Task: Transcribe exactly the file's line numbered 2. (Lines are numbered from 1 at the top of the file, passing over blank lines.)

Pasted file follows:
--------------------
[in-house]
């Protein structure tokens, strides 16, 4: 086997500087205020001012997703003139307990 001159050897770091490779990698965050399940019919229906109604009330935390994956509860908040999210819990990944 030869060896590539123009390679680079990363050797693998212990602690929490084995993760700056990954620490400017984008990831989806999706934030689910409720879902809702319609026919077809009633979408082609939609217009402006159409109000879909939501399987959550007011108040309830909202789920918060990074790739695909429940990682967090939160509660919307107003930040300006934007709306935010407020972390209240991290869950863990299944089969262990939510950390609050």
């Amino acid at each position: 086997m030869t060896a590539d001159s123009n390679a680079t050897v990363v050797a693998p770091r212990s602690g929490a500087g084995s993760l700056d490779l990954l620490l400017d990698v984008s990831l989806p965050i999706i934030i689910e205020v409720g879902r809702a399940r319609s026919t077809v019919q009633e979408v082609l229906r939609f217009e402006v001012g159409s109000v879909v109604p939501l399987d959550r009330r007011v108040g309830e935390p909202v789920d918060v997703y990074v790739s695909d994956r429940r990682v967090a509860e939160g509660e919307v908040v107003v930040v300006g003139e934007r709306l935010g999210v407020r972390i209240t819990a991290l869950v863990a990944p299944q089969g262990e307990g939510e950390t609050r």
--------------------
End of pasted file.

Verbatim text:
């Protein structure tokens, strides 16, 4: 086997500087205020001012997703003139307990 001159050897770091490779990698965050399940019919229906109604009330935390994956509860908040999210819990990944 030869060896590539123009390679680079990363050797693998212990602690929490084995993760700056990954620490400017984008990831989806999706934030689910409720879902809702319609026919077809009633979408082609939609217009402006159409109000879909939501399987959550007011108040309830909202789920918060990074790739695909429940990682967090939160509660919307107003930040300006934007709306935010407020972390209240991290869950863990299944089969262990939510950390609050």